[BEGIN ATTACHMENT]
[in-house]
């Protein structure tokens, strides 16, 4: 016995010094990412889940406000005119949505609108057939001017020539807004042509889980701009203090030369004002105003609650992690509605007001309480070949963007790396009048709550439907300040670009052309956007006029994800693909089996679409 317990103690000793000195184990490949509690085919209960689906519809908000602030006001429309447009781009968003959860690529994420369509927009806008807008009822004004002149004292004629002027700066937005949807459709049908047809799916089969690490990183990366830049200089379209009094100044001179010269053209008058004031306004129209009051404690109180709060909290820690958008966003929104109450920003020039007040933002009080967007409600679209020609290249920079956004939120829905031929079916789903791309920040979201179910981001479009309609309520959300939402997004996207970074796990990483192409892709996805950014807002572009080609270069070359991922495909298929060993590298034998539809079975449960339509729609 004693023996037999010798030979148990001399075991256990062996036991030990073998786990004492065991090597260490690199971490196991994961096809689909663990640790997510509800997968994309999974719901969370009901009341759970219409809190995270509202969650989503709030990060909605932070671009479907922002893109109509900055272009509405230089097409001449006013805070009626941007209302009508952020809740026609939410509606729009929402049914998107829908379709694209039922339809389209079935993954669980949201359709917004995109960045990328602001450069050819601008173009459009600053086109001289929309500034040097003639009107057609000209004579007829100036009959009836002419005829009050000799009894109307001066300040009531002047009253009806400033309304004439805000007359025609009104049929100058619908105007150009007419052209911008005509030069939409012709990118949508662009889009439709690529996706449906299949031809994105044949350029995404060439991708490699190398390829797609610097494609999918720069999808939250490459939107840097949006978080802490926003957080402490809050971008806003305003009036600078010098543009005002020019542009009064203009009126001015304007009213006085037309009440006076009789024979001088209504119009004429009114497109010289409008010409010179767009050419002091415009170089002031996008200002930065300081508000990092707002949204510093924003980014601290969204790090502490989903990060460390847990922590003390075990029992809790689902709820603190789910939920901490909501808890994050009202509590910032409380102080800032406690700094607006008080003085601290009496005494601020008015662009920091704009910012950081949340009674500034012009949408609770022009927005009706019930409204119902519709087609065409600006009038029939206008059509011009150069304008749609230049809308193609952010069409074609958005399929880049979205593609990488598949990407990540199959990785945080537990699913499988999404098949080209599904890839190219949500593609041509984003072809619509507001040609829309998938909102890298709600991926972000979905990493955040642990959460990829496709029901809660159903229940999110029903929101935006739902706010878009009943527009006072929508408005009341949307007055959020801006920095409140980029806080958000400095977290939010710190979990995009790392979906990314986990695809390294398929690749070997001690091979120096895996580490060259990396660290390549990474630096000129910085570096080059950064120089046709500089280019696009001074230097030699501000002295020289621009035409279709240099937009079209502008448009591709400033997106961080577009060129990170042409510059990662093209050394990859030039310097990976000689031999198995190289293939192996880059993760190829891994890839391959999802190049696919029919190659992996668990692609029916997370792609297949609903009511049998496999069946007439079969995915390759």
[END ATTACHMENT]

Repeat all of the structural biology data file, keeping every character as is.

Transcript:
[in-house]
């Protein structure tokens, strides 16, 4: 016995010094990412889940406000005119949505609108057939001017020539807004042509889980701009203090030369004002105003609650992690509605007001309480070949963007790396009048709550439907300040670009052309956007006029994800693909089996679409 317990103690000793000195184990490949509690085919209960689906519809908000602030006001429309447009781009968003959860690529994420369509927009806008807008009822004004002149004292004629002027700066937005949807459709049908047809799916089969690490990183990366830049200089379209009094100044001179010269053209008058004031306004129209009051404690109180709060909290820690958008966003929104109450920003020039007040933002009080967007409600679209020609290249920079956004939120829905031929079916789903791309920040979201179910981001479009309609309520959300939402997004996207970074796990990483192409892709996805950014807002572009080609270069070359991922495909298929060993590298034998539809079975449960339509729609 004693023996037999010798030979148990001399075991256990062996036991030990073998786990004492065991090597260490690199971490196991994961096809689909663990640790997510509800997968994309999974719901969370009901009341759970219409809190995270509202969650989503709030990060909605932070671009479907922002893109109509900055272009509405230089097409001449006013805070009626941007209302009508952020809740026609939410509606729009929402049914998107829908379709694209039922339809389209079935993954669980949201359709917004995109960045990328602001450069050819601008173009459009600053086109001289929309500034040097003639009107057609000209004579007829100036009959009836002419005829009050000799009894109307001066300040009531002047009253009806400033309304004439805000007359025609009104049929100058619908105007150009007419052209911008005509030069939409012709990118949508662009889009439709690529996706449906299949031809994105044949350029995404060439991708490699190398390829797609610097494609999918720069999808939250490459939107840097949006978080802490926003957080402490809050971008806003305003009036600078010098543009005002020019542009009064203009009126001015304007009213006085037309009440006076009789024979001088209504119009004429009114497109010289409008010409010179767009050419002091415009170089002031996008200002930065300081508000990092707002949204510093924003980014601290969204790090502490989903990060460390847990922590003390075990029992809790689902709820603190789910939920901490909501808890994050009202509590910032409380102080800032406690700094607006008080003085601290009496005494601020008015662009920091704009910012950081949340009674500034012009949408609770022009927005009706019930409204119902519709087609065409600006009038029939206008059509011009150069304008749609230049809308193609952010069409074609958005399929880049979205593609990488598949990407990540199959990785945080537990699913499988999404098949080209599904890839190219949500593609041509984003072809619509507001040609829309998938909102890298709600991926972000979905990493955040642990959460990829496709029901809660159903229940999110029903929101935006739902706010878009009943527009006072929508408005009341949307007055959020801006920095409140980029806080958000400095977290939010710190979990995009790392979906990314986990695809390294398929690749070997001690091979120096895996580490060259990396660290390549990474630096000129910085570096080059950064120089046709500089280019696009001074230097030699501000002295020289621009035409279709240099937009079209502008448009591709400033997106961080577009060129990170042409510059990662093209050394990859030039310097990976000689031999198995190289293939192996880059993760190829891994890839391959999802190049696919029919190659992996668990692609029916997370792609297949609903009511049998496999069946007439079969995915390759």